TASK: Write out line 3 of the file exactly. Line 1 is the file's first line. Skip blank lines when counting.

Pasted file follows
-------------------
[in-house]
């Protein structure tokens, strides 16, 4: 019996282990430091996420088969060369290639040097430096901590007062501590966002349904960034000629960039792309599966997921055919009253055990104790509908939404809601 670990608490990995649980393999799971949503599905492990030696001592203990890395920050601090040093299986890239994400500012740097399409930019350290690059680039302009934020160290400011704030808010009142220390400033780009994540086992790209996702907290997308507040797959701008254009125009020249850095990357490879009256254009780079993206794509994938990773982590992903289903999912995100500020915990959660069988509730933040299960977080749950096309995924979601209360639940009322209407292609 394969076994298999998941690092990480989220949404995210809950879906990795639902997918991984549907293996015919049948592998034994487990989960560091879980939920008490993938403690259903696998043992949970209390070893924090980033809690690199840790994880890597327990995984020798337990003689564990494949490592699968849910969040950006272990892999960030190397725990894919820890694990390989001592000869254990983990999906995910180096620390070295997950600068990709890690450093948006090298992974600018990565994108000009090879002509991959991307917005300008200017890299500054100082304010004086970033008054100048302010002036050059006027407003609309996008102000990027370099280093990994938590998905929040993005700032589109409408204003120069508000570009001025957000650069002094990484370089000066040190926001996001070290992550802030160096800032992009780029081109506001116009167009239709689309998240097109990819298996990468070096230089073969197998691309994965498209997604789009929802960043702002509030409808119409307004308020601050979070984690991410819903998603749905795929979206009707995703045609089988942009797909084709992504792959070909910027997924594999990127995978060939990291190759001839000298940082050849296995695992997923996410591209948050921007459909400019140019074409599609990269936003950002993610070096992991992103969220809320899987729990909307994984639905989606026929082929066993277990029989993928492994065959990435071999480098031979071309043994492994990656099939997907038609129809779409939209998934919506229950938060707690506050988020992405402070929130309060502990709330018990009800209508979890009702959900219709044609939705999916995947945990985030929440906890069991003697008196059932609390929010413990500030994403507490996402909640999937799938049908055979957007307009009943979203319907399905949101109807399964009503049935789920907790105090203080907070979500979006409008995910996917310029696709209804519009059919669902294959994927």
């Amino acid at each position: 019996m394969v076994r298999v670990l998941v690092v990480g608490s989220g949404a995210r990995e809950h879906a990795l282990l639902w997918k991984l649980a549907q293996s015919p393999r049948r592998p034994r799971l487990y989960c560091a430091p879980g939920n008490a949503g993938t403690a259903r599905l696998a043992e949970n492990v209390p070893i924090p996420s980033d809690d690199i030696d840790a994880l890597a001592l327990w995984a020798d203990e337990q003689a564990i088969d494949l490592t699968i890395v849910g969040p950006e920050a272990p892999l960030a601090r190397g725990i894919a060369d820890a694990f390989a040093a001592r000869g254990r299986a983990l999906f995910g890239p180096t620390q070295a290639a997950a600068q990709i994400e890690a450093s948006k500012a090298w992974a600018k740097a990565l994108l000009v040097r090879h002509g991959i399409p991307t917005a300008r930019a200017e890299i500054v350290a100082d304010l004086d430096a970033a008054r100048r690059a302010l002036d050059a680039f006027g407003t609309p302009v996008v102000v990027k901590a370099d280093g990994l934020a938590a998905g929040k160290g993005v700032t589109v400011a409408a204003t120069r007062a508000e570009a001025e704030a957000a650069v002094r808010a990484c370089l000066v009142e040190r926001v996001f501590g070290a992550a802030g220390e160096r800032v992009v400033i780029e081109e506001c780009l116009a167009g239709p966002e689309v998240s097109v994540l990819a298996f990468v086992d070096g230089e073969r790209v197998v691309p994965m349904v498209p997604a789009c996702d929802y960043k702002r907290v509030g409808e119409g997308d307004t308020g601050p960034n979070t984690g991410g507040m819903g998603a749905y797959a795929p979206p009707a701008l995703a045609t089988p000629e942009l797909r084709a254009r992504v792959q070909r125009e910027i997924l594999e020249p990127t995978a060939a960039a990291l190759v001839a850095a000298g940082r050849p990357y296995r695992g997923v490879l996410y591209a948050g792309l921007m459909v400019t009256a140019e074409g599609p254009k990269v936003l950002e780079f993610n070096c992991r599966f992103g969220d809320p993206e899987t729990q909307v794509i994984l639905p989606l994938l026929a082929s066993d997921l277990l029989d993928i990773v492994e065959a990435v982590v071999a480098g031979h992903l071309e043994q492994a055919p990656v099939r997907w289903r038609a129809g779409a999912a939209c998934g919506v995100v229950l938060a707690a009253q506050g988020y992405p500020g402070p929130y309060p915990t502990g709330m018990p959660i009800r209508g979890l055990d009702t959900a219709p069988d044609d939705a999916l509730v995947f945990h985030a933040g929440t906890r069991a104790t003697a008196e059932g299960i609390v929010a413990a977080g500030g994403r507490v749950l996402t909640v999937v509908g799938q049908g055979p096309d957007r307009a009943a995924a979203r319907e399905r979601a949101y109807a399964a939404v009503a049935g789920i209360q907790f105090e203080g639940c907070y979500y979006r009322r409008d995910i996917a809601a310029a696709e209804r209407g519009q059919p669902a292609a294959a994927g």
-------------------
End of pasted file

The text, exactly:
């Amino acid at each position: 019996m394969v076994r298999v670990l998941v690092v990480g608490s989220g949404a995210r990995e809950h879906a990795l282990l639902w997918k991984l649980a549907q293996s015919p393999r049948r592998p034994r799971l487990y989960c560091a430091p879980g939920n008490a949503g993938t403690a259903r599905l696998a043992e949970n492990v209390p070893i924090p996420s980033d809690d690199i030696d840790a994880l890597a001592l327990w995984a020798d203990e337990q003689a564990i088969d494949l490592t699968i890395v849910g969040p950006e920050a272990p892999l960030a601090r190397g725990i894919a060369d820890a694990f390989a040093a001592r000869g254990r299986a983990l999906f995910g890239p180096t620390q070295a290639a997950a600068q990709i994400e890690a450093s948006k500012a090298w992974a600018k740097a990565l994108l000009v040097r090879h002509g991959i399409p991307t917005a300008r930019a200017e890299i500054v350290a100082d304010l004086d430096a970033a008054r100048r690059a302010l002036d050059a680039f006027g407003t609309p302009v996008v102000v990027k901590a370099d280093g990994l934020a938590a998905g929040k160290g993005v700032t589109v400011a409408a204003t120069r007062a508000e570009a001025e704030a957000a650069v002094r808010a990484c370089l000066v009142e040190r926001v996001f501590g070290a992550a802030g220390e160096r800032v992009v400033i780029e081109e506001c780009l116009a167009g239709p966002e689309v998240s097109v994540l990819a298996f990468v086992d070096g230089e073969r790209v197998v691309p994965m349904v498209p997604a789009c996702d929802y960043k702002r907290v509030g409808e119409g997308d307004t308020g601050p960034n979070t984690g991410g507040m819903g998603a749905y797959a795929p979206p009707a701008l995703a045609t089988p000629e942009l797909r084709a254009r992504v792959q070909r125009e910027i997924l594999e020249p990127t995978a060939a960039a990291l190759v001839a850095a000298g940082r050849p990357y296995r695992g997923v490879l996410y591209a948050g792309l921007m459909v400019t009256a140019e074409g599609p254009k990269v936003l950002e780079f993610n070096c992991r599966f992103g969220d809320p993206e899987t729990q909307v794509i994984l639905p989606l994938l026929a082929s066993d997921l277990l029989d993928i990773v492994e065959a990435v982590v071999a480098g031979h992903l071309e043994q492994a055919p990656v099939r997907w289903r038609a129809g779409a999912a939209c998934g919506v995100v229950l938060a707690a009253q506050g988020y992405p500020g402070p929130y309060p915990t502990g709330m018990p959660i009800r209508g979890l055990d009702t959900a219709p069988d044609d939705a999916l509730v995947f945990h985030a933040g929440t906890r069991a104790t003697a008196e059932g299960i609390v929010a413990a977080g500030g994403r507490v749950l996402t909640v999937v509908g799938q049908g055979p096309d957007r307009a009943a995924a979203r319907e399905r979601a949101y109807a399964a939404v009503a049935g789920i209360q907790f105090e203080g639940c907070y979500y979006r009322r409008d995910i996917a809601a310029a696709e209804r209407g519009q059919p669902a292609a294959a994927g």